Surf’s up! Plus, murder? Expeditioners have a multi-birthday murder mystery party, Hawaiian style. King penguins are counted, the weather is reviewed and the weekly cartoon depicts male elephant seals readying themselves for breeding season.

Station update

Last Friday night on station we collectively celebrated the birthdays of five of the Macca crew who all shared August birthdays. Justin laid the ground work for a ‘Hawaiian Murder Mystery Luau’ at the ‘Sunset Beach Resort’ (a.k.a. the Macca mess). With the pig on the spit in the green store by mid-morning, we all received our first clue envelope, with background information about our characters, and some other guests that we had to ‘contact’. The luau kicked off after work, amidst a sea of Hawaiian shirts and lays! Throughout the night we received more and more clues, until Nick, or should we say ‘Jack Marrow’ fell victim to a rampaging ‘killer’ (and a tube of zinc cream) shortly after dinner. Much high drama, incredible (!) acting, and numerous accusations worthy of a Law and Order episode ensued, until Mark, ‘Harry Spotter', was ousted as the killer. Hats off to Dan who actually assembled an A3 page of notes throughout the evening in a quest to introduce deduction and logic to the whole affair.

We shared a Macquarie Island cake prepared by Justin, complete with a model likeness of each of the birthday gents and ladies, moulded by fellow expeditioners in icing and placed on the cake where each of them spent their birthday.

Rich and Andrea missed the party as they were down island, Rich was on a round trip to maintain communications gear and antennae at Green Gorge, Waterfall Bay, Davis Point and Mt Waite, and Andrea was finishing off a number of Tas Parks jobs prior to returning to station. Jacque headed to Bauer Bay to do the monthly marine debris survey on Saturday, and rendezvoused with Andrea and Rich on Sunday night, returning to station the next morning.

Sparky Mark was also in the field this week, joined by Andrea after she left Bauer Bay, trouble shooting our hut RAPS (remote area power supply) units that have been temperamental lately.

Lionel spotted a mystery whale in garden cove on Saturday, and over the weekend the skuas have returned to the island. The big ‘beachmaster’ male elephant seals are claiming territory on the beach now ahead of the arrival of the females in the next few weeks. There is a competition on station to guess the date of the arrival of the first elephant seal pup of 2015. Standby for an update in next week’s news.

Plans to launch the boats for the first time this season were in full swing this week. Wednesday looked like it would present us a window within our operating parameters. A keen group assembled at the mess early on Wednesday morning, to find winds higher than expected, already blowing over 20 knots. Sigh! Postponed again.

King penguin chick census

In August, rangers carried out the annual king penguin census which involves counting all of the king penguin chicks on the island. The chicks are currently in their brown coats and in crèches with their parents only visiting to feed them. All the king penguin colonies this year are on the east coast and, as usual, by far the largest colony is at Lusitania Bay.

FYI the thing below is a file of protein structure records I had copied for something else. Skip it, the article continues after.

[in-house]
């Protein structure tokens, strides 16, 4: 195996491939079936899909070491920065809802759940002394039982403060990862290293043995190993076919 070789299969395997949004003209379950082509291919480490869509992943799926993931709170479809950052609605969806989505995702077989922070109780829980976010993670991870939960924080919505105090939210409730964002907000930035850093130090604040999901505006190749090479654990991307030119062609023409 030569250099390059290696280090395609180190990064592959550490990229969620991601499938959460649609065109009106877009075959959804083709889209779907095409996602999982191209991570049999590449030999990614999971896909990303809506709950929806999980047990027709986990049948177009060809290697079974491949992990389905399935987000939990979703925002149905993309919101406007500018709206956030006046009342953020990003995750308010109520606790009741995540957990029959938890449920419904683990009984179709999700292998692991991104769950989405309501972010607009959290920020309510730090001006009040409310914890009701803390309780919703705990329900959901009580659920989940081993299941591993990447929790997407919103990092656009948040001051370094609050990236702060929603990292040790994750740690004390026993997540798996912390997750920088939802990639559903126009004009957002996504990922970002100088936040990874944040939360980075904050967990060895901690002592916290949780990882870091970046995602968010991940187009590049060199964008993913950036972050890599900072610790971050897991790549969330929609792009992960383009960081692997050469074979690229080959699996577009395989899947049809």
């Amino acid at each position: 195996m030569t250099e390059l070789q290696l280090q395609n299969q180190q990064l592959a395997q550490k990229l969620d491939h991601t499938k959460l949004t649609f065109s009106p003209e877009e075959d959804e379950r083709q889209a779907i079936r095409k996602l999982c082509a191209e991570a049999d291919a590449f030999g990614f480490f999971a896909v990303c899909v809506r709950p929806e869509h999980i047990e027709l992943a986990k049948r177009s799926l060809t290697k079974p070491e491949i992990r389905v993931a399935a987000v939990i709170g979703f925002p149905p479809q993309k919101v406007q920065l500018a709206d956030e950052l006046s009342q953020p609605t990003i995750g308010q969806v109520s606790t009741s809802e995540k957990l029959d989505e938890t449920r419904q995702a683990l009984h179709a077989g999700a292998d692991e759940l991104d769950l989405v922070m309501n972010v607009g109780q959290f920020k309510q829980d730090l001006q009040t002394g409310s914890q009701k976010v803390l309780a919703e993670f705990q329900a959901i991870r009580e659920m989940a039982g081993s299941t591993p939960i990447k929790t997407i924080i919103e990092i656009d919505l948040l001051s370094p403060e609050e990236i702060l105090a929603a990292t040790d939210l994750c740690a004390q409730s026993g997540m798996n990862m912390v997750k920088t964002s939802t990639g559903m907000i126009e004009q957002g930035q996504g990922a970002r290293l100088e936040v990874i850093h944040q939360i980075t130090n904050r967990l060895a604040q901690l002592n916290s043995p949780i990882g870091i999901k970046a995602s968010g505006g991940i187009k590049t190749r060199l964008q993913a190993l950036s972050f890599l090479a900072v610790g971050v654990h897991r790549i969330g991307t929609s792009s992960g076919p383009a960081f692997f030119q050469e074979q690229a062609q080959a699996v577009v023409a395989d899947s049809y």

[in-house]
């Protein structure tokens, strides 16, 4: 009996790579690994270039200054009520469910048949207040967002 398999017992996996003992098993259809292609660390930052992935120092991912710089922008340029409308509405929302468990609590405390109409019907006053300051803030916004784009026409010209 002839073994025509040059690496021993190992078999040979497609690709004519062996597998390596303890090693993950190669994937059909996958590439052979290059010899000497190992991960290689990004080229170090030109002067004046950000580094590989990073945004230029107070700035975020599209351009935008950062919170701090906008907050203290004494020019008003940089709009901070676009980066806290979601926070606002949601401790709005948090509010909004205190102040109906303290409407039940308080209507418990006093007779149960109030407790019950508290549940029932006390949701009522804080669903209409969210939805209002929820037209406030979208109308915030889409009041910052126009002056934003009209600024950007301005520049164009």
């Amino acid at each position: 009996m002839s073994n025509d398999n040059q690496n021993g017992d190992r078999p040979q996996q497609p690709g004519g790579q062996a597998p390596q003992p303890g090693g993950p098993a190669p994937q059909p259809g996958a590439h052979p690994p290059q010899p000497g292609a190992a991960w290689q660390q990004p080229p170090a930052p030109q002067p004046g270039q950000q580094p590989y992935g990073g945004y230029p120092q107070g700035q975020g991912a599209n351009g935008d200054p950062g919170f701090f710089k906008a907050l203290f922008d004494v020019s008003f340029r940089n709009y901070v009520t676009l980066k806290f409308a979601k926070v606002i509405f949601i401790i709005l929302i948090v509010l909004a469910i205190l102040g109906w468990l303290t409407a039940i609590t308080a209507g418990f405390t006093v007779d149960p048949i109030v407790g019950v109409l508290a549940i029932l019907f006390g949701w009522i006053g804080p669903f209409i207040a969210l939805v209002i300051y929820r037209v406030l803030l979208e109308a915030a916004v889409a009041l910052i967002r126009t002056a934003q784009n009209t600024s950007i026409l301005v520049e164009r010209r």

We took photos of each colony for the census, which was particularly challenging at Lusitania Bay where the chicks were huddled in over 50 separate crèches along the expanse of the colony. We started from a high vantage point, where the crèches of all different shapes and sizes were laid out below us. We drew a mud map of all the groups in the colony and then tried to systematically photograph every one, keeping track of which photo was of which group. It took several vantage points to get good photos and then it was down to colony level to photograph the crèches tucked in close to the edge of the tussock.

It took us several days to travel between the different colonies and photograph them all and then the task of counting them began. We use a special program to help with the counting — it keeps count while you click on every chick in the photo. Tens of thousands of mouse clicks later (PHEW) the census is complete! There were almost 40,000 chicks at Lusitania Bay alone, and just over 49,000 chicks altogether on the island.

Anna Lashko 

August weather summary

Another great month on Macca started with a couple of days of heavy snow draping the island in white creating some beautiful photo opportunities. 

August proved to be another colder than average month with maximums 0.7°C and minimums 1°C less than the long term average. Very little sunshine was seen matching the average of 1.4 hours which was not surprising as it was a very wet with 119.6 mm of precipitation which was well above the average of 72.4 mm. We ended the month with 7.4 hours of beautiful sunshine on 28 August. Even with the limited sunshine, auroras were seen on nine nights.

Following on from July where winds were above average, August followed suit with both days of strong winds (≥22 knots) and gale winds (≥34 knots) being higher than normal at 26 and 13 days respectively. We saw our highest gust at 60 knots which did not reach the highest on record of 85 knots in 1959. With the high wind averages, the daily wind run average was 845 km which was more than 90 km per day than the long term average.

Duncan Bullock 

The last word